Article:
Hello, I got my MS (in CS) in january this year from one of the top universities in NY and started to work as a programmer/consultant. The initial offer was $20 an hour and no benefits except for basic health coverage(no vision, no dental). I had to take the job because of visa purposes. Because I told my boss that the salary was low for my skills he increased it to $35/hour almost 6 months ago and it is still the same. Also, I learnt that he was charging the client $70 for my services. Namely, he is keeping half of what I worked for. Is that common practise? One think that is making me mad is, whenever there is a holiday client company is requesting me not to come to work and my company is not paying me either and I have no vacation and they claim it is because my salary is much higher than a regular employee. Is he right? I have SCJP with 2 years experience in Java programming and 1 year on the job with J2EE technologies(EJB,JSP,Servlets,Weblogic etc). I believe I worth more than what he is paying especially in NY state. I got a permanent job offer from a start-up company for 80K/year plus benefits and stock options but i think programmer/analysist with my skillset would worth more. Could anybody offer an estimate salary range? How much should I ask for? or should I just leave this consulting company and take the 80K job? I would appreciate any comments and recommendations Thank you.
Hi, In my opinion you should quit the consulting job and hold to the 80k offer. But make sure that the start-up is well funded. As regards the consulting firm wage, i think its a norm for a recruiter to charge twice/thrice of what you get from the client. Thats the whole business of consultancy you see. With your qualification and experience you can easily command a a very good salary. Why don't you look out for job in CA?I think there are pretty lot of oppurtunities here. On that note i would also like to say that the job market is pretty dry now, so most of us are having problems in finding a suitable job be it any where in USA. Guys I am Right ? Rajesh
Yes, it's common that the company gets charged more than they pay you. The big 6 consulting firms charge $100-$200/hour for their entry level people, but by the hour they only make $20-$30 (prorating, since they are usually salaried and get bonuses). It is also standard that when the client has a holiday, you don't work. It sounds like you work for a firm providing contract programmers. Basically, they are a middle man. Techincally, you work for them, but only in a legal sense. If you are working for a consulting firm where you are salaried, then you are really part of the company in a more traditional sense. It's hard to say if $80k is reasonable. It really depends on your skill set and particular market. Sounds not unreasonable, at least. If you don't mind that fact that many startups are taking, if you can take the risk, go for it. To Rajesh's point, frankly I think that's an illusion created by the media's bias towards gloom and doom stories. Yes, many companies are tanking, but there are plenty more still hiring. --Mark firstname.lastname@example.org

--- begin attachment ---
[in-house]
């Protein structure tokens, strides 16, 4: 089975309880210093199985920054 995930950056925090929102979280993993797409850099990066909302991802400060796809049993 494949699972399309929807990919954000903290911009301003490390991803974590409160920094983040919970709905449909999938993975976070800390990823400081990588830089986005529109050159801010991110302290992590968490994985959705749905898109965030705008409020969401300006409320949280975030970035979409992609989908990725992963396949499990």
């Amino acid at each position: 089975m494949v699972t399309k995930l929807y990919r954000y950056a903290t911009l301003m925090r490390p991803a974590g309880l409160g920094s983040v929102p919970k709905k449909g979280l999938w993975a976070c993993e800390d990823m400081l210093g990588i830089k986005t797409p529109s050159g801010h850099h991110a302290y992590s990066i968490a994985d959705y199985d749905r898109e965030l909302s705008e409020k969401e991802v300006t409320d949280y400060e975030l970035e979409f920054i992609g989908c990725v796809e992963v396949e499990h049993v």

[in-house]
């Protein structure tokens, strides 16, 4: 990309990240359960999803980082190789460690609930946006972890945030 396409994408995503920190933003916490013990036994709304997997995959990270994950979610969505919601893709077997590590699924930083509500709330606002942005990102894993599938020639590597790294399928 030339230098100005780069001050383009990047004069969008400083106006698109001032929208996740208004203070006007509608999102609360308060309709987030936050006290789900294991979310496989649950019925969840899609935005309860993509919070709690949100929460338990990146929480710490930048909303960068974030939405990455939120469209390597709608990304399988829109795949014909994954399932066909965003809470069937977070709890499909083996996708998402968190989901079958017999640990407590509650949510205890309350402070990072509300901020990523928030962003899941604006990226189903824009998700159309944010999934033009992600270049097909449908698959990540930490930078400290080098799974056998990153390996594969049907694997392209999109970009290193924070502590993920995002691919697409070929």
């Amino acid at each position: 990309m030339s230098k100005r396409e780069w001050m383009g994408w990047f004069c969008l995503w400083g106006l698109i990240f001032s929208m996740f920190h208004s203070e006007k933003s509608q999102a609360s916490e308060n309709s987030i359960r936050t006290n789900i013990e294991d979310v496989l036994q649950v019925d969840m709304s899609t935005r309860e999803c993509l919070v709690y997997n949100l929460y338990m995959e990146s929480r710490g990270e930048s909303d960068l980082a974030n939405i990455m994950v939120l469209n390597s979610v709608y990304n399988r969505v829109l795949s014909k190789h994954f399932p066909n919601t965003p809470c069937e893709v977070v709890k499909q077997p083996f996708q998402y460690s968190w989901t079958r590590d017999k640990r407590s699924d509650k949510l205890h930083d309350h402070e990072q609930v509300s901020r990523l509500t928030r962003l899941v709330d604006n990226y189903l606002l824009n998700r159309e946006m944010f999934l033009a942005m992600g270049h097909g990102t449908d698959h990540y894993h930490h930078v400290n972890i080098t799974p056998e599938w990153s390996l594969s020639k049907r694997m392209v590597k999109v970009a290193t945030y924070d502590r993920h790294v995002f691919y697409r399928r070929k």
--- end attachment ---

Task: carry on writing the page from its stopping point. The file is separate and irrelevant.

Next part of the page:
Mark Herschberg, author of The Career Toolkit
posted 19 years ago
Thank you for your kind comments. I am living in NYC area so it would be too much of a hassle to move to CA. I think the salaries here are very good too (except for mine :-( ) This start-up is going to sponsor my H1B and then green card and when I asked my company about these they said they would pay only a fraction of the expenses.(God, they are making so much money off me and not paying for this! ). All I am getting from this company is what I put on my timesheet,sometimes I can not even complete full 40 hours a week.All I know is I want to leave this blood-sucking company as soon as possible. I was going to interview with a couple of wall street companies and seems like everybody is on vacation, and I don't want to lose this 80K job offer, they have been waiting for me to decide for 2 weeks already. I guess I will have to take that offer and see how it is going. I am sure anything is better than this current job.
posted 19 years ago
Hi Mark, The last line of yours definitely lifts my spirits. I think there should be bright days ahead come january. Rajesh
First Light: Entry level MS-Comp Sci should run around $60K/yr + standard benefits package. I believe there is something like 8 to 11 Federal Holidays that your employer must let you have off. Are you being paid salary or are you being paid by the hour. There is a big difference here. If you are salary - you should expect to be paid for the holidays. This is industry standard. If you are being paid by the hour, then you probably won't get paid for the holidays. Regarding your employer getting 50% of the take - this again is standard. You quote that you are getting $35/hr --- I do hope that you are also getting decent benefits (medical, dental, eye, 3 weeks paid vacation). $35hr translates to $70K/yr. Not bad if you get a $15K a year benefit package. If your current company is paying you a straight salary of $70K/yr and no benefits - and you have an MS-Comp Sci - then you are getting royally screwed. John Coxey (email@example.com)